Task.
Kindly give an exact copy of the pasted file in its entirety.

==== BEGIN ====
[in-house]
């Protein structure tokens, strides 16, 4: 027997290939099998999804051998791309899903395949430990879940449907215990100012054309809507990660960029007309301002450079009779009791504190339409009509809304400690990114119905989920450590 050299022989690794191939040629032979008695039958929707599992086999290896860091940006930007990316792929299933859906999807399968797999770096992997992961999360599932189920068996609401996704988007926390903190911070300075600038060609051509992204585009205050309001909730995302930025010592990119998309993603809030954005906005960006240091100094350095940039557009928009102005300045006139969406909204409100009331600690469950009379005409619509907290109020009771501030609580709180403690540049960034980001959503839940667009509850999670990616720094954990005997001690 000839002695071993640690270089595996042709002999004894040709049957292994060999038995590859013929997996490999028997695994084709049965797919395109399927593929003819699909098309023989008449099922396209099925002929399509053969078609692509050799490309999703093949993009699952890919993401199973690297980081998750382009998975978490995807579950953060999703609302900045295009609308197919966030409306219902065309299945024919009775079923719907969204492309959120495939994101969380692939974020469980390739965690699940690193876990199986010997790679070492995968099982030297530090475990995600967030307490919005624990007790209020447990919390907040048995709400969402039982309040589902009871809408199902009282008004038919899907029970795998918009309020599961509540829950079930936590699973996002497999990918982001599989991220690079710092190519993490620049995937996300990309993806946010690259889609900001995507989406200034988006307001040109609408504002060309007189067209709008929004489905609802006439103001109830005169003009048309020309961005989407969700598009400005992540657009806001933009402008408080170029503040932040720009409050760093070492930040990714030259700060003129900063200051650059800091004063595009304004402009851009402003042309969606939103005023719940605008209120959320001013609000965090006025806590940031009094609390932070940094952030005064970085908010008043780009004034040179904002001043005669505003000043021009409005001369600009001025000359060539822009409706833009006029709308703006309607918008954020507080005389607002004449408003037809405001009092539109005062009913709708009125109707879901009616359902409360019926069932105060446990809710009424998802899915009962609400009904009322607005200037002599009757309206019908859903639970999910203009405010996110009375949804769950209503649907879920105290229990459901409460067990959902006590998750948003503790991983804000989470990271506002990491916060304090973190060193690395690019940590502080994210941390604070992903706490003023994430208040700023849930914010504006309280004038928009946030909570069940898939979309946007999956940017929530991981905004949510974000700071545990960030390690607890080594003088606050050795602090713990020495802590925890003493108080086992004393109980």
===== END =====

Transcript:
[in-house]
């Protein structure tokens, strides 16, 4: 027997290939099998999804051998791309899903395949430990879940449907215990100012054309809507990660960029007309301002450079009779009791504190339409009509809304400690990114119905989920450590 050299022989690794191939040629032979008695039958929707599992086999290896860091940006930007990316792929299933859906999807399968797999770096992997992961999360599932189920068996609401996704988007926390903190911070300075600038060609051509992204585009205050309001909730995302930025010592990119998309993603809030954005906005960006240091100094350095940039557009928009102005300045006139969406909204409100009331600690469950009379005409619509907290109020009771501030609580709180403690540049960034980001959503839940667009509850999670990616720094954990005997001690 000839002695071993640690270089595996042709002999004894040709049957292994060999038995590859013929997996490999028997695994084709049965797919395109399927593929003819699909098309023989008449099922396209099925002929399509053969078609692509050799490309999703093949993009699952890919993401199973690297980081998750382009998975978490995807579950953060999703609302900045295009609308197919966030409306219902065309299945024919009775079923719907969204492309959120495939994101969380692939974020469980390739965690699940690193876990199986010997790679070492995968099982030297530090475990995600967030307490919005624990007790209020447990919390907040048995709400969402039982309040589902009871809408199902009282008004038919899907029970795998918009309020599961509540829950079930936590699973996002497999990918982001599989991220690079710092190519993490620049995937996300990309993806946010690259889609900001995507989406200034988006307001040109609408504002060309007189067209709008929004489905609802006439103001109830005169003009048309020309961005989407969700598009400005992540657009806001933009402008408080170029503040932040720009409050760093070492930040990714030259700060003129900063200051650059800091004063595009304004402009851009402003042309969606939103005023719940605008209120959320001013609000965090006025806590940031009094609390932070940094952030005064970085908010008043780009004034040179904002001043005669505003000043021009409005001369600009001025000359060539822009409706833009006029709308703006309607918008954020507080005389607002004449408003037809405001009092539109005062009913709708009125109707879901009616359902409360019926069932105060446990809710009424998802899915009962609400009904009322607005200037002599009757309206019908859903639970999910203009405010996110009375949804769950209503649907879920105290229990459901409460067990959902006590998750948003503790991983804000989470990271506002990491916060304090973190060193690395690019940590502080994210941390604070992903706490003023994430208040700023849930914010504006309280004038928009946030909570069940898939979309946007999956940017929530991981905004949510974000700071545990960030390690607890080594003088606050050795602090713990020495802590925890003493108080086992004393109980």